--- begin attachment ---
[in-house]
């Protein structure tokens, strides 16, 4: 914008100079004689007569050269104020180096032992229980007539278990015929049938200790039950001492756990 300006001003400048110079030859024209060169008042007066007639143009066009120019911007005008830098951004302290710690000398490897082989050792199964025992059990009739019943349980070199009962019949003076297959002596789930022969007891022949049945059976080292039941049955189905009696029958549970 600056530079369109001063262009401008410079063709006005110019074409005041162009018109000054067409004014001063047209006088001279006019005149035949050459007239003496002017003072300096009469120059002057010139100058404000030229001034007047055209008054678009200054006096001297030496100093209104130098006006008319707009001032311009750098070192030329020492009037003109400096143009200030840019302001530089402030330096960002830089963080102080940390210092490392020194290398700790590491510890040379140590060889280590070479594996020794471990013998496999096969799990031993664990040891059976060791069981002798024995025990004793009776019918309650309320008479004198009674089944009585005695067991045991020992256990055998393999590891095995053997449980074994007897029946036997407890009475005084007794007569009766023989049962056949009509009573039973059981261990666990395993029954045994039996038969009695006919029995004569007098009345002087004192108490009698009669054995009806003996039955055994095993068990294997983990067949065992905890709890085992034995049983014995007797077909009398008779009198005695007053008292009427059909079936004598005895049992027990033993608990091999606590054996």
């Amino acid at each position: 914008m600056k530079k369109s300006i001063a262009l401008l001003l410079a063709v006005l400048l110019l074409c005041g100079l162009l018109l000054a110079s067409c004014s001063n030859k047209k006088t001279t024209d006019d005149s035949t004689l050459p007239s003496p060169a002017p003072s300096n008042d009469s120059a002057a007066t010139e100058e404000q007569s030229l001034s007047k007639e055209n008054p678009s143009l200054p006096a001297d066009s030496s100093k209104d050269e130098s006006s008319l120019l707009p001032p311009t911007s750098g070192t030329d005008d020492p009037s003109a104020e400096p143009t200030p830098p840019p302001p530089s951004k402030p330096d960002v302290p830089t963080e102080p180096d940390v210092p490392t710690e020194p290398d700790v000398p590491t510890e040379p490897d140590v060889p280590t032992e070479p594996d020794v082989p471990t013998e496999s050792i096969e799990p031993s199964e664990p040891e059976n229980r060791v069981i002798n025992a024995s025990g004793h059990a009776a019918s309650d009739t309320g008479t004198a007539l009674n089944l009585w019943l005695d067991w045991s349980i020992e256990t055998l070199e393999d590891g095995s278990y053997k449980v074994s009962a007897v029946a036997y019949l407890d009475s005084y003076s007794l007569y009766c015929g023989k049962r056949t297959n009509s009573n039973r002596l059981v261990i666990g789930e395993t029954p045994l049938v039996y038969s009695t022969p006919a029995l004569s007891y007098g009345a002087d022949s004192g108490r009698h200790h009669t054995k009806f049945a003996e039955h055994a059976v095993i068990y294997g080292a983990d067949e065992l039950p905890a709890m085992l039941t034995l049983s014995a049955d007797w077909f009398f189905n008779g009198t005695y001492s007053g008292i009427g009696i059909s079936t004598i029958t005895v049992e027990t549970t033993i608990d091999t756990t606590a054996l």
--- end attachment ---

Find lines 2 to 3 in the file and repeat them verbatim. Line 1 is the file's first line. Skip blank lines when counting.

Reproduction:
């Protein structure tokens, strides 16, 4: 914008100079004689007569050269104020180096032992229980007539278990015929049938200790039950001492756990 300006001003400048110079030859024209060169008042007066007639143009066009120019911007005008830098951004302290710690000398490897082989050792199964025992059990009739019943349980070199009962019949003076297959002596789930022969007891022949049945059976080292039941049955189905009696029958549970 600056530079369109001063262009401008410079063709006005110019074409005041162009018109000054067409004014001063047209006088001279006019005149035949050459007239003496002017003072300096009469120059002057010139100058404000030229001034007047055209008054678009200054006096001297030496100093209104130098006006008319707009001032311009750098070192030329020492009037003109400096143009200030840019302001530089402030330096960002830089963080102080940390210092490392020194290398700790590491510890040379140590060889280590070479594996020794471990013998496999096969799990031993664990040891059976060791069981002798024995025990004793009776019918309650309320008479004198009674089944009585005695067991045991020992256990055998393999590891095995053997449980074994007897029946036997407890009475005084007794007569009766023989049962056949009509009573039973059981261990666990395993029954045994039996038969009695006919029995004569007098009345002087004192108490009698009669054995009806003996039955055994095993068990294997983990067949065992905890709890085992034995049983014995007797077909009398008779009198005695007053008292009427059909079936004598005895049992027990033993608990091999606590054996």
């Amino acid at each position: 914008m600056k530079k369109s300006i001063a262009l401008l001003l410079a063709v006005l400048l110019l074409c005041g100079l162009l018109l000054a110079s067409c004014s001063n030859k047209k006088t001279t024209d006019d005149s035949t004689l050459p007239s003496p060169a002017p003072s300096n008042d009469s120059a002057a007066t010139e100058e404000q007569s030229l001034s007047k007639e055209n008054p678009s143009l200054p006096a001297d066009s030496s100093k209104d050269e130098s006006s008319l120019l707009p001032p311009t911007s750098g070192t030329d005008d020492p009037s003109a104020e400096p143009t200030p830098p840019p302001p530089s951004k402030p330096d960002v302290p830089t963080e102080p180096d940390v210092p490392t710690e020194p290398d700790v000398p590491t510890e040379p490897d140590v060889p280590t032992e070479p594996d020794v082989p471990t013998e496999s050792i096969e799990p031993s199964e664990p040891e059976n229980r060791v069981i002798n025992a024995s025990g004793h059990a009776a019918s309650d009739t309320g008479t004198a007539l009674n089944l009585w019943l005695d067991w045991s349980i020992e256990t055998l070199e393999d590891g095995s278990y053997k449980v074994s009962a007897v029946a036997y019949l407890d009475s005084y003076s007794l007569y009766c015929g023989k049962r056949t297959n009509s009573n039973r002596l059981v261990i666990g789930e395993t029954p045994l049938v039996y038969s009695t022969p006919a029995l004569s007891y007098g009345a002087d022949s004192g108490r009698h200790h009669t054995k009806f049945a003996e039955h055994a059976v095993i068990y294997g080292a983990d067949e065992l039950p905890a709890m085992l039941t034995l049983s014995a049955d007797w077909f009398f189905n008779g009198t005695y001492s007053g008292i009427g009696i059909s079936t004598i029958t005895v049992e027990t549970t033993i608990d091999t756990t606590a054996l």